NCPA - National Center for Policy Analysis

Business Start-Ups Declining

January 28, 1999

In a trend that began in 1996, the number of new business starts is declining, according to a study by the National Federation of Independent Business. Paradoxically, the cause seems to be the strength of the U.S. economy.

People who might have started up their own businesses because of being laid off, or because they feared losing their jobs, now feel secure and see no need to venture forth on their own at a time when employers are desperate for workers.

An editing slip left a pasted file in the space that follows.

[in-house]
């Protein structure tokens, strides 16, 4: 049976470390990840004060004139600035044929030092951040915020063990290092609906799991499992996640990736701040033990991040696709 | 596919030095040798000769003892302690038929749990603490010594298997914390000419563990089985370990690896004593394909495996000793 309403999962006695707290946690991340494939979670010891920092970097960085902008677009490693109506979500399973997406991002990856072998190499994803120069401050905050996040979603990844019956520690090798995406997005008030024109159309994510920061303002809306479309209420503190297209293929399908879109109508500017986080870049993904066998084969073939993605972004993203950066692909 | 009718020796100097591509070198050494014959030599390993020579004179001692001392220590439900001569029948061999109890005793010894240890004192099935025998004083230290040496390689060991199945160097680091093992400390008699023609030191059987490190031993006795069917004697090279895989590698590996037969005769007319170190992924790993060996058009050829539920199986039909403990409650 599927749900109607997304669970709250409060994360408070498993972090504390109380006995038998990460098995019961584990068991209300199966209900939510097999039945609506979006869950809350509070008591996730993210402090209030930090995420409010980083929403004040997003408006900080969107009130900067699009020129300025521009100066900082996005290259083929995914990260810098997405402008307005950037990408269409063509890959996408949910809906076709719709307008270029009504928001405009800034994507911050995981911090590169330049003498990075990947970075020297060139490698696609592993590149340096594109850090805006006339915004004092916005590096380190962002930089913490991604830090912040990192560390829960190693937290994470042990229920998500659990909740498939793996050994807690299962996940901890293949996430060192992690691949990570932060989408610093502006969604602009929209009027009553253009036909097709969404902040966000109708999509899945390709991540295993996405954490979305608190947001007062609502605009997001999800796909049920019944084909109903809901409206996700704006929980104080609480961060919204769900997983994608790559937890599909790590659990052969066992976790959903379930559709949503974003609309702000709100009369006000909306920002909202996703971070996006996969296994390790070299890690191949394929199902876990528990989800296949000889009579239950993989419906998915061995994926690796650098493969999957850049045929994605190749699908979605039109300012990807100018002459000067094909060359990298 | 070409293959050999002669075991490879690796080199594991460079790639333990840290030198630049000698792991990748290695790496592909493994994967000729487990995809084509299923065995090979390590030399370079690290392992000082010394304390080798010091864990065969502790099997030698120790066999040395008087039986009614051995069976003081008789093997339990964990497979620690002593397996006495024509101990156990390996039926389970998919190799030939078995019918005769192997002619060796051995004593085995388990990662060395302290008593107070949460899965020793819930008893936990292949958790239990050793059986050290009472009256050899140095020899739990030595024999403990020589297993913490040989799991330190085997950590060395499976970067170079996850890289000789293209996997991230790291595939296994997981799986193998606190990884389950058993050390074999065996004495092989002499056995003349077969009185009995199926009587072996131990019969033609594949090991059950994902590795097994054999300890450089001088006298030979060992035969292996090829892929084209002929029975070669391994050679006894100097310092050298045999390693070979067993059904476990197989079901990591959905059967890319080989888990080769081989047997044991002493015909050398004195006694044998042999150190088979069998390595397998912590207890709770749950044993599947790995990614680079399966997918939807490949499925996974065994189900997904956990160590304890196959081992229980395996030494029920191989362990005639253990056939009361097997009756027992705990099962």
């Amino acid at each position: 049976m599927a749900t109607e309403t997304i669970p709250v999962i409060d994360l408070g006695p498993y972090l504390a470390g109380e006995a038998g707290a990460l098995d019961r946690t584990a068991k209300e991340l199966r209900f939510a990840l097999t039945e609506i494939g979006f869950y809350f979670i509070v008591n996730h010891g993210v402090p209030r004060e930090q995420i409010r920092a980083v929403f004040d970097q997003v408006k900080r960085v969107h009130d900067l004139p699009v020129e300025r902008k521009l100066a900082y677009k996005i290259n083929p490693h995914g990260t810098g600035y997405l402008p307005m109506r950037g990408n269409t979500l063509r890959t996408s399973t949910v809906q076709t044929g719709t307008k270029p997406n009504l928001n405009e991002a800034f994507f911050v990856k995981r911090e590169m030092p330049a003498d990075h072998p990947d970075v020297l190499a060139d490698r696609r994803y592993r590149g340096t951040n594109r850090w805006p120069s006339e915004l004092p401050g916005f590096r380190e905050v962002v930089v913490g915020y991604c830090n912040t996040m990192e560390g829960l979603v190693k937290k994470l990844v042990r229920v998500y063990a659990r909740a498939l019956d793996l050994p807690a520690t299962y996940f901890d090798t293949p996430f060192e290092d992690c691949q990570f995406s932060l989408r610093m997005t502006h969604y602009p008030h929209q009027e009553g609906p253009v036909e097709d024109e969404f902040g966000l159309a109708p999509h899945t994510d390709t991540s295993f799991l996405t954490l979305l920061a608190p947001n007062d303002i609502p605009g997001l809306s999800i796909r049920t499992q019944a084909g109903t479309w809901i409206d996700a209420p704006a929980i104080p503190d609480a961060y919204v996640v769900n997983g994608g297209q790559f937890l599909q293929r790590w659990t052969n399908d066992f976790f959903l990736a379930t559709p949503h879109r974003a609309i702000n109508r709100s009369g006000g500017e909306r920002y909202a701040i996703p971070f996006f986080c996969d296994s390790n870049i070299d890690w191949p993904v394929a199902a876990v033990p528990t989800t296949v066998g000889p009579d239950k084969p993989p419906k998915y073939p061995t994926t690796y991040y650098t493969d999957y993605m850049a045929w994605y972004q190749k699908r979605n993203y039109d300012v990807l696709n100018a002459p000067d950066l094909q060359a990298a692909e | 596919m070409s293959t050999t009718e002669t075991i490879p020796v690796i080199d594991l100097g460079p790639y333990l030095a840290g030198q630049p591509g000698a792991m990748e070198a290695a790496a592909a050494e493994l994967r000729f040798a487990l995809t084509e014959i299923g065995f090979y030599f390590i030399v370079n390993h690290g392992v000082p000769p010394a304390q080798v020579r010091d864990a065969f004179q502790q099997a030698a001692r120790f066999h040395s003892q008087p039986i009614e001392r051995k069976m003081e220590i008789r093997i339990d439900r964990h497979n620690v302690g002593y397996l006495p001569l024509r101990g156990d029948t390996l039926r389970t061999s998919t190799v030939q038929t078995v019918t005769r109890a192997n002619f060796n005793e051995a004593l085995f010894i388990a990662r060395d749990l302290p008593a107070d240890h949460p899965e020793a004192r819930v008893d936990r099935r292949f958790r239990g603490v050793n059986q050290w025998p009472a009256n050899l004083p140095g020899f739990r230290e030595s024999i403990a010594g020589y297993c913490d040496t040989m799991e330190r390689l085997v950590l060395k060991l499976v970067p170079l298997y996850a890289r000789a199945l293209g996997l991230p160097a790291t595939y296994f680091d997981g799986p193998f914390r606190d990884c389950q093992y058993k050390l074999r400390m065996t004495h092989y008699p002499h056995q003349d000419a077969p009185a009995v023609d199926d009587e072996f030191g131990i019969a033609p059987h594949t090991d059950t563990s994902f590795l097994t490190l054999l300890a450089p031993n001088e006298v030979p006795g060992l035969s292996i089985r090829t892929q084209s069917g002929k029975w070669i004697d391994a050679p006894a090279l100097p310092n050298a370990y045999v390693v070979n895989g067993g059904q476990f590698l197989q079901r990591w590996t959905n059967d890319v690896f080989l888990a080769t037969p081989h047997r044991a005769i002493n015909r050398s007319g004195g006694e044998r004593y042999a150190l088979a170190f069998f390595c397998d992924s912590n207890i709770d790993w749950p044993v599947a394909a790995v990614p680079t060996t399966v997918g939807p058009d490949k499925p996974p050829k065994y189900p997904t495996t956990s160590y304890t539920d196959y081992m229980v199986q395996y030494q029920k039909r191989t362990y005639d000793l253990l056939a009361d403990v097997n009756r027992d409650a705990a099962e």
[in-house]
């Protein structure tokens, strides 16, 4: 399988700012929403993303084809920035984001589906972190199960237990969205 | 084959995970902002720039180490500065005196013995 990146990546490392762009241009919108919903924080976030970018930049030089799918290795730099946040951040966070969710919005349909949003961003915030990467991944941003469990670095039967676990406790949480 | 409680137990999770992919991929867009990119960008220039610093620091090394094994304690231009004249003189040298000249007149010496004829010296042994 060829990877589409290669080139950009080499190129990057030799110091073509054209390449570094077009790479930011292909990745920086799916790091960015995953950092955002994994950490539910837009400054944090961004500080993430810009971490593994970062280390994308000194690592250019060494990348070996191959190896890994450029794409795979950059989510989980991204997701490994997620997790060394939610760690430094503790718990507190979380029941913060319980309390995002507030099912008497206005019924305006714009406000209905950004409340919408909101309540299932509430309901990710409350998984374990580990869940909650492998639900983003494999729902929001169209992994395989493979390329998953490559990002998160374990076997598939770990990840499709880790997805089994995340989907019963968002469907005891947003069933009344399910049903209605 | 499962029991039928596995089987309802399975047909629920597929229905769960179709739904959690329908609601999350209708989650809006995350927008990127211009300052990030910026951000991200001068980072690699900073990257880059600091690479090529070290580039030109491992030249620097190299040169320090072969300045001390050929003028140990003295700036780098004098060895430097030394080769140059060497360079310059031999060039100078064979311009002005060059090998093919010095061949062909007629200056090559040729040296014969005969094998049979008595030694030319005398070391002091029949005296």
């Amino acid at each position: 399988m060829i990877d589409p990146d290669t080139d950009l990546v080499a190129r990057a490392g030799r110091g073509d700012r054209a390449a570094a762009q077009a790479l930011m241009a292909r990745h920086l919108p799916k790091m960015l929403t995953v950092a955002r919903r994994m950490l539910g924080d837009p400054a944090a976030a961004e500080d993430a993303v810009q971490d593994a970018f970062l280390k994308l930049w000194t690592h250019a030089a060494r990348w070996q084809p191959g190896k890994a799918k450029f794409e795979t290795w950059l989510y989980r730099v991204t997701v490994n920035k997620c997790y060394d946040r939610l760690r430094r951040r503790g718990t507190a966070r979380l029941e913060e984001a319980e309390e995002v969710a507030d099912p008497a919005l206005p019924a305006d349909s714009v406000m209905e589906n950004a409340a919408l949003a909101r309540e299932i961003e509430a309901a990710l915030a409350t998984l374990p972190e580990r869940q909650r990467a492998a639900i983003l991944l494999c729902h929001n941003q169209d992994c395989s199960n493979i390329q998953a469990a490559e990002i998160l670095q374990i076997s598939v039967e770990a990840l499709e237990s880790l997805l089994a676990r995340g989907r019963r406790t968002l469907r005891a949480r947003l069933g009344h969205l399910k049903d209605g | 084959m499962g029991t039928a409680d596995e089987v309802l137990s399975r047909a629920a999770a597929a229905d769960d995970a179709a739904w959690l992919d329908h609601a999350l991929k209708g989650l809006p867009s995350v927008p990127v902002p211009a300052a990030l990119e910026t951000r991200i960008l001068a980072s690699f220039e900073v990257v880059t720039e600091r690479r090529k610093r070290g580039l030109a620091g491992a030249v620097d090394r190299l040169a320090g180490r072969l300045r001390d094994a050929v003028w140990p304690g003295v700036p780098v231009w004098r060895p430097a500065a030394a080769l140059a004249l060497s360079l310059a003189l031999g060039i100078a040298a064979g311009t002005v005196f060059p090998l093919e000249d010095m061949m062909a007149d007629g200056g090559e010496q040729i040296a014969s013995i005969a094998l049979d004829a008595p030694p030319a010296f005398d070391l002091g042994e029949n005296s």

• In 1995, 3.5 million businesses were launched in the U.S.
  • That number dropped by 14 percent in 1996.
  • In 1997, the number declined by 4 percent -- to only 2.9 million starts.
  • Preliminary figures for 1998 point to another decline.

Regionally, the declines were most severe in the Midwest -- where business starts slipped 12 percent in 1997. They were least noticeable in the Southeast -- where they fell just 2 percent.

At the same time, fewer small businesses are failing. Only 1.3 million small businesses folded in 1997 -- down from 1.6 million in 1996.

Source: Joshua Harris Prager, "Start-Ups Drop Despite Strong Economy," Wall Street Journal, January 28, 1999.

 

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